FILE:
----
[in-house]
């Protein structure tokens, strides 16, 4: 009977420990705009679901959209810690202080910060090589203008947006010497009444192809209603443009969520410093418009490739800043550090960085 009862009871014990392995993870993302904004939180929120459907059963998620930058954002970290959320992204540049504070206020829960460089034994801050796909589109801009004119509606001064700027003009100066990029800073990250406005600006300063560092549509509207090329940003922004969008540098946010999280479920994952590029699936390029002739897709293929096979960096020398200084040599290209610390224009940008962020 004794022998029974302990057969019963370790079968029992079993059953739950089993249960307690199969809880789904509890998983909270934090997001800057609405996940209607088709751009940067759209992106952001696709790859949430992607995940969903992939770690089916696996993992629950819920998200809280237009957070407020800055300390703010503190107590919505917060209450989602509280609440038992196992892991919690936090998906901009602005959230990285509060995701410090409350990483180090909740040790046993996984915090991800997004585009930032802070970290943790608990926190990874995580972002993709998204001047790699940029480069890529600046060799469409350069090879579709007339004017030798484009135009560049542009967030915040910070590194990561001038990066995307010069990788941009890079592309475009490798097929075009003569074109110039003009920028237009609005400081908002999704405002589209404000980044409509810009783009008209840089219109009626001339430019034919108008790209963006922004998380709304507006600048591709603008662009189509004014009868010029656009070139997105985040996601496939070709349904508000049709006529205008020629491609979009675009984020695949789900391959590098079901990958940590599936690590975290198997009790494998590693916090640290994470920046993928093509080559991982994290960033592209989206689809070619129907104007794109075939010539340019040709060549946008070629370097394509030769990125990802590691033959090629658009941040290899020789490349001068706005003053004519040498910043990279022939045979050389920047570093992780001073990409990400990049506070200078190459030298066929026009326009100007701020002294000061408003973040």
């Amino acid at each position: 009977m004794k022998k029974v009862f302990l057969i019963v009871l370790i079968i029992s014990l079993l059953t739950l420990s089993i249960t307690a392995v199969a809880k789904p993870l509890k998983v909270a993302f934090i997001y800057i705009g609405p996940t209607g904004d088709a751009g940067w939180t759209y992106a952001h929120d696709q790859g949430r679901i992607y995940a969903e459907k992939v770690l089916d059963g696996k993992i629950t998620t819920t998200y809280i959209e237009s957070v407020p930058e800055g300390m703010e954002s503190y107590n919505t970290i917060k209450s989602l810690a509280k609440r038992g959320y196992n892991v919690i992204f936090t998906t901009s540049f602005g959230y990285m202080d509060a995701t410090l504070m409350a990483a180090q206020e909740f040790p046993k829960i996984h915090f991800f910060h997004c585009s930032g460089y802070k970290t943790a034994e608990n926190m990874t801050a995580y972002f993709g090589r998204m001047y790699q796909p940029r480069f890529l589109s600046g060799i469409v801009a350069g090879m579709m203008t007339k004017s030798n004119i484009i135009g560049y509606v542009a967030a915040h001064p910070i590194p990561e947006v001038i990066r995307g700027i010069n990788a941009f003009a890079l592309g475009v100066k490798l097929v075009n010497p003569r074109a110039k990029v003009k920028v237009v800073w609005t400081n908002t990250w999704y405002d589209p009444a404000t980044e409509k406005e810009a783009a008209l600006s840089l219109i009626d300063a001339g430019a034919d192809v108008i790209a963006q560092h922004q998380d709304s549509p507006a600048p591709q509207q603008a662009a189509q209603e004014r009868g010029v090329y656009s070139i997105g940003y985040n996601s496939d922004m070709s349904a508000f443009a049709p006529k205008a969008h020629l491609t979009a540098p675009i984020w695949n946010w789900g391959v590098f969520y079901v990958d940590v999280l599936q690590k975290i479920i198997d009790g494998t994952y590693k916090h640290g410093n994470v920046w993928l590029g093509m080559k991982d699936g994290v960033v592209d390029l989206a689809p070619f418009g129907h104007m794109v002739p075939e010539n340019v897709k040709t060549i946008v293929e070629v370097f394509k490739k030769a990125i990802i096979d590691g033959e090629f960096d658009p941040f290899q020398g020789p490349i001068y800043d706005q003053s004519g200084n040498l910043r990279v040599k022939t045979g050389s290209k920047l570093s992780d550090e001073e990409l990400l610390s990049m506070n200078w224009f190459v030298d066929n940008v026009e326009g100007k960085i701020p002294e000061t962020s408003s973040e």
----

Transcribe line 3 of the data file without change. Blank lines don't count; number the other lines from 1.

């Amino acid at each position: 009977m004794k022998k029974v009862f302990l057969i019963v009871l370790i079968i029992s014990l079993l059953t739950l420990s089993i249960t307690a392995v199969a809880k789904p993870l509890k998983v909270a993302f934090i997001y800057i705009g609405p996940t209607g904004d088709a751009g940067w939180t759209y992106a952001h929120d696709q790859g949430r679901i992607y995940a969903e459907k992939v770690l089916d059963g696996k993992i629950t998620t819920t998200y809280i959209e237009s957070v407020p930058e800055g300390m703010e954002s503190y107590n919505t970290i917060k209450s989602l810690a509280k609440r038992g959320y196992n892991v919690i992204f936090t998906t901009s540049f602005g959230y990285m202080d509060a995701t410090l504070m409350a990483a180090q206020e909740f040790p046993k829960i996984h915090f991800f910060h997004c585009s930032g460089y802070k970290t943790a034994e608990n926190m990874t801050a995580y972002f993709g090589r998204m001047y790699q796909p940029r480069f890529l589109s600046g060799i469409v801009a350069g090879m579709m203008t007339k004017s030798n004119i484009i135009g560049y509606v542009a967030a915040h001064p910070i590194p990561e947006v001038i990066r995307g700027i010069n990788a941009f003009a890079l592309g475009v100066k490798l097929v075009n010497p003569r074109a110039k990029v003009k920028v237009v800073w609005t400081n908002t990250w999704y405002d589209p009444a404000t980044e409509k406005e810009a783009a008209l600006s840089l219109i009626d300063a001339g430019a034919d192809v108008i790209a963006q560092h922004q998380d709304s549509p507006a600048p591709q509207q603008a662009a189509q209603e004014r009868g010029v090329y656009s070139i997105g940003y985040n996601s496939d922004m070709s349904a508000f443009a049709p006529k205008a969008h020629l491609t979009a540098p675009i984020w695949n946010w789900g391959v590098f969520y079901v990958d940590v999280l599936q690590k975290i479920i198997d009790g494998t994952y590693k916090h640290g410093n994470v920046w993928l590029g093509m080559k991982d699936g994290v960033v592209d390029l989206a689809p070619f418009g129907h104007m794109v002739p075939e010539n340019v897709k040709t060549i946008v293929e070629v370097f394509k490739k030769a990125i990802i096979d590691g033959e090629f960096d658009p941040f290899q020398g020789p490349i001068y800043d706005q003053s004519g200084n040498l910043r990279v040599k022939t045979g050389s290209k920047l570093s992780d550090e001073e990409l990400l610390s990049m506070n200078w224009f190459v030298d066929n940008v026009e326009g100007k960085i701020p002294e000061t962020s408003s973040e």